PitchComp saw three stellar startups pitch for the support of Salesforce Ventures. Here’s what founders can learn from those pitches.

It’s thrilling to see the sort of talent that Australia is producing in terms of entrepreneurship and startups. Nowhere has that been more obvious than at the PitchComp event at Salesforce World Tour Sydney, where we saw pitches by Zipline, Get Bennie and PractiFi.

There’s a great quote by Kevin Spacey about how important it is, when you get to the top, to send the elevator back down. Salesforce is an extremely successful business that was once a startup. As we send the elevator back down, we’re amazed by what we’re seeing.

We’re witnessing a real coming of age of the Australian startup ecosystem, and we saw that at PitchComp – it has gone through a dramatic renaissance in the past five years.

In my view the core pieces of the ecosystem are ‘talent’ and ‘treasure’. The talent is the smart people who are building businesses, and the treasure is the investors. In both of those areas we've come a long way.

Over the past three years the amount of capital that has been raised in Australia has doubled every year. This year we’re on pace to raise $1 billion of venture capital, which is staggering given that two years ago we reached just $200,000.

What has caused the startup ecosystem to flourish?


In nature, a land-based ecosystem hinges on two things – soil and weather.

The fertility of the startup ‘soil’ is something the Turnbull Government has been deliberately working on, with its focus on innovation.

The ‘weather’ is the cultural aspects of entrepreneurship and startups. We're now seeing a culture that increasingly celebrates outcomes rather than cutting down the tall poppy – a phenomenon that is said to have held the Australian startup scene back. And we’ve seen some very compelling outcomes that are inspiring the next generation. Seek, Carsales and, more than any other, Atlassian have captured the imagination of founders.

Those founders need to build the necessary skills to do what we saw at PitchComp, to tell a story and sell their vision. They need to engage potential investors because if they can’t do that, chances are they can’t get the money necessary to supercharge their business.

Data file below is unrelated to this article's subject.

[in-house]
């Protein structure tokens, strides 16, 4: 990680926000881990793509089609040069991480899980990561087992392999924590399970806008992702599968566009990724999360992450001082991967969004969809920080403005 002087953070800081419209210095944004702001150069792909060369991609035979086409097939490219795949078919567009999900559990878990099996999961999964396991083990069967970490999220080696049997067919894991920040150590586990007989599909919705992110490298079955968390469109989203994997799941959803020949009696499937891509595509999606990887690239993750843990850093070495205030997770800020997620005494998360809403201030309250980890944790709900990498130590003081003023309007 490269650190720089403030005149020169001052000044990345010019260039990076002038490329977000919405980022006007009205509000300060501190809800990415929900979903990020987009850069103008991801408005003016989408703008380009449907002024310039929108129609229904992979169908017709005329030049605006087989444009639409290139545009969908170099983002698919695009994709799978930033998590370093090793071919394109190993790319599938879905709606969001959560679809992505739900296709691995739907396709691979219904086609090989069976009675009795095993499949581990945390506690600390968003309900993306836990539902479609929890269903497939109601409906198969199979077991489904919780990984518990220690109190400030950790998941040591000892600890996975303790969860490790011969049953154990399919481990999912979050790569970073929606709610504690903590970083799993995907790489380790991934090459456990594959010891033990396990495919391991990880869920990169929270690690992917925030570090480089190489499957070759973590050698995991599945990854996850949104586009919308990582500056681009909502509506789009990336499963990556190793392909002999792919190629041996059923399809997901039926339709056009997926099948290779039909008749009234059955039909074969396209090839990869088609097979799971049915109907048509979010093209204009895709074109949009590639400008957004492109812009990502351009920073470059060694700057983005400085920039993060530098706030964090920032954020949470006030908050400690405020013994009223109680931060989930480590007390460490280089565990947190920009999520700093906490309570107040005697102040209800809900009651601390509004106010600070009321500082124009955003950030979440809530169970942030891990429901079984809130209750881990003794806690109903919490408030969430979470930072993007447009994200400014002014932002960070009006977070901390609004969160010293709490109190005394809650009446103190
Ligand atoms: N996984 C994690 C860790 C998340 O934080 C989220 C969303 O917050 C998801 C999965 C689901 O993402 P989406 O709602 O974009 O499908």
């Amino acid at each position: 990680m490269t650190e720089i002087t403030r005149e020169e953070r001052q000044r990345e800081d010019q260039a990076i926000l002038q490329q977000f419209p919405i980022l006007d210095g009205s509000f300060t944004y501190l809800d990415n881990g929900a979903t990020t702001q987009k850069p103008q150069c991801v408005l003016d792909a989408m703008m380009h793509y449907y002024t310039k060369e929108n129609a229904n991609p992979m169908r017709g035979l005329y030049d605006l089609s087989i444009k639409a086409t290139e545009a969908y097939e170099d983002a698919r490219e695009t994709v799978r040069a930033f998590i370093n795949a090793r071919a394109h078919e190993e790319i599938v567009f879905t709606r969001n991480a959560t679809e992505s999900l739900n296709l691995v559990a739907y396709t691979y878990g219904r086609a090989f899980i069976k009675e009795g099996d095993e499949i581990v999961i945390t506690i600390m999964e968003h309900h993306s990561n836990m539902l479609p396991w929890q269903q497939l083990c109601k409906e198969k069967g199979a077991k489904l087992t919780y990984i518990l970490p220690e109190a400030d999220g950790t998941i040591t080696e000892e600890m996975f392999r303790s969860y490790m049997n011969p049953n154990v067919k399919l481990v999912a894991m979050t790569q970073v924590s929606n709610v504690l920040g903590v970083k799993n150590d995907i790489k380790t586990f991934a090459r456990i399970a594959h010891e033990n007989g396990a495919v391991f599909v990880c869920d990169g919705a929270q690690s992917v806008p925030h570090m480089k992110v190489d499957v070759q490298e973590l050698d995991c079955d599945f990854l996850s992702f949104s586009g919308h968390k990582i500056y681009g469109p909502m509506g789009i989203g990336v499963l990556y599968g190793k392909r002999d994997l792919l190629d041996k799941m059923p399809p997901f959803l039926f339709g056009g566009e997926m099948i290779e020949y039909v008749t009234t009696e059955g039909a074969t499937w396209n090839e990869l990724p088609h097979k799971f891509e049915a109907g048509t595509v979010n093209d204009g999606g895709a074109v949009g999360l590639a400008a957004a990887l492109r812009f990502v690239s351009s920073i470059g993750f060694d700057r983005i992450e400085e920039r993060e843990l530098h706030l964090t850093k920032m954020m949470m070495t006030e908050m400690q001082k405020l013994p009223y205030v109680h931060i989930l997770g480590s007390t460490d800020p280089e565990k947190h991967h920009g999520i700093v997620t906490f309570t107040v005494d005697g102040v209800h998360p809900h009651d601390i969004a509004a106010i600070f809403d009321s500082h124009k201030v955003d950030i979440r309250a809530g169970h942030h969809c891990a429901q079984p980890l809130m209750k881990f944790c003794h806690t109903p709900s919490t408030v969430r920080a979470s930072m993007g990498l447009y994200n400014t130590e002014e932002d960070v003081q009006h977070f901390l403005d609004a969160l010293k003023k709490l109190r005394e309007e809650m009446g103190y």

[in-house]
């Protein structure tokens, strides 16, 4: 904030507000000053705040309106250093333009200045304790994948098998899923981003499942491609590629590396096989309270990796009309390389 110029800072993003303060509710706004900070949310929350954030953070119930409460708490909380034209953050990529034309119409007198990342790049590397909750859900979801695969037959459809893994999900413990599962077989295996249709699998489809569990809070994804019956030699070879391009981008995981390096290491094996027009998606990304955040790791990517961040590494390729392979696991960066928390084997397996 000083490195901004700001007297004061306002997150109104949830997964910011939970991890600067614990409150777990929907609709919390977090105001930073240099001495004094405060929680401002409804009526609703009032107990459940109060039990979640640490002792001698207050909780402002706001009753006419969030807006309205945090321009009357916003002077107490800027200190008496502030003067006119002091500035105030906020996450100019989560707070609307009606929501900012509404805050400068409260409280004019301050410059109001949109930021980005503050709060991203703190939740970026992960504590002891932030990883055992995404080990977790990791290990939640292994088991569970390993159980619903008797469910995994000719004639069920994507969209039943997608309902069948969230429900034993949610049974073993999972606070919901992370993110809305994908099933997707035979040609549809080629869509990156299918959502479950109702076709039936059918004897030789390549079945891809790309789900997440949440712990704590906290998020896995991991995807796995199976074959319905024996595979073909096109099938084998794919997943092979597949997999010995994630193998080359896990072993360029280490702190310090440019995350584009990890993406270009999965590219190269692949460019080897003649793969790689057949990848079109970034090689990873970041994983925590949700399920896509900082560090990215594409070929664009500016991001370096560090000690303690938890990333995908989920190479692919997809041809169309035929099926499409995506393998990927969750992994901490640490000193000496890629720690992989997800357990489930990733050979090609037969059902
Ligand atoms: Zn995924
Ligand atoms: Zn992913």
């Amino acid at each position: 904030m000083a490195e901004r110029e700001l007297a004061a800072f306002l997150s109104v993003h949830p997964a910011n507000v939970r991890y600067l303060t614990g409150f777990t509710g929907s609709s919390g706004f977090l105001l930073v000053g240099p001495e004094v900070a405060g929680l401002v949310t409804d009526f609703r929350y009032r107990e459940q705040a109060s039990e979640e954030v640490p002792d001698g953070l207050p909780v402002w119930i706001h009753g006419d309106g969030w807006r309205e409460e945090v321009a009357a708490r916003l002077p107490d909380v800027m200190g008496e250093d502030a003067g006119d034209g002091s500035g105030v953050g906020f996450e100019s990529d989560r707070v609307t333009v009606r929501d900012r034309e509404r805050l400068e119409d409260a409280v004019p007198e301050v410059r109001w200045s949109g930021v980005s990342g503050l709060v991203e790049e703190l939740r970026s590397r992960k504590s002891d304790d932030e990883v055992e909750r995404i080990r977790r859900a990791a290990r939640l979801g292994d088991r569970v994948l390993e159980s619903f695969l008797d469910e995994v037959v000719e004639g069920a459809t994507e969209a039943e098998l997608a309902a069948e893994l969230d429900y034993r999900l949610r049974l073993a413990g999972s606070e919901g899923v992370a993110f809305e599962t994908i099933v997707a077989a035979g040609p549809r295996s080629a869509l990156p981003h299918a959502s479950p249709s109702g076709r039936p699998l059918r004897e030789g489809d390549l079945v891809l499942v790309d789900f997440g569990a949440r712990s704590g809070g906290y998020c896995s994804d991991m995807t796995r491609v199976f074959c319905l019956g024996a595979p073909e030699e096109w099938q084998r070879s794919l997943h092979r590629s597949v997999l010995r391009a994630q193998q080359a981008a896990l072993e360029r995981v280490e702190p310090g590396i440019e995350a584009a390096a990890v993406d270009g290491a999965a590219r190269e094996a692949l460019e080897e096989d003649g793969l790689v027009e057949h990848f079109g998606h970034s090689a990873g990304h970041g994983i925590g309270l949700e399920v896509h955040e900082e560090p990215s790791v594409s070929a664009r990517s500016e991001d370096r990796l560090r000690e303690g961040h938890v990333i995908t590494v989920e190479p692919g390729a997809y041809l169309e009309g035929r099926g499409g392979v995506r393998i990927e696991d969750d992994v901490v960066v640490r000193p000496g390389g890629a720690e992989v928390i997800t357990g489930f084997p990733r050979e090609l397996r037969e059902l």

And the winner is ...


PractiFi was our overall winner and scored a spot in our upcoming Trailblazer brand campaign as a result. They also won the lion’s share of funding from Salesforce Ventures, with second-place Get Bennie also receiving funding.

PractiFi showed strong empathy for the person they were ultimately helping – their customer’s customer, and they asked their audience and the judges to identify with her as well. They gave her a clear persona – Claire, an investor – and they were able to lucidly describe the issue or problem that they were going to solve, so that financial companies could better serve her.

Of course, all three startups were very strong – they had made it through to the final in an impressive field of entrants. But if I picked one thing they could all improve, it would be their understanding of and readiness to talk about the numbers. There were a couple of questions from the judging panel about cost of customer acquisition and anticipated revenue. Revealing those numbers during a pitch really empowers your story.

The lost art of storytelling


Pitches are tough (but slightly easier with some expert advice on getting yours pitch-perfect), and success is all about telling a compelling story.

I think storytelling is a lost art, but it is fast becoming a new superpower. The best salespeople, entrepreneurs and CEOs are the ones who can capture the imagination of employees, companies and investors by articulating a clear, compelling vision. They do that through storytelling.

They become good at storytelling through practice. You don't just wake up one day and tell great stories. Instead, you practice in the shower, to your friends, in the elevator. You have to practice so that when the moment for a pitch presents itself – which, frankly, is every moment – telling your story is second nature, and it is authentic. If it’s not authentic, if it sounds fabricated, people don't buy in. They don't want to come along for the ride.

Robert Wickham is Regional VP, Innovation and Digital Transformation at Salesforce. He tweets at @rrwickham. His previous post for the Salesforce ANZ blog discussed the importance of teaching a team to love risk, and how to do it.

Watch all the action of PitchComp from the World Tour Sydney stage on Salesforce LIVE now. And if you missed World Tour, don’t despair too much – we’ve shared our presentations on Quip.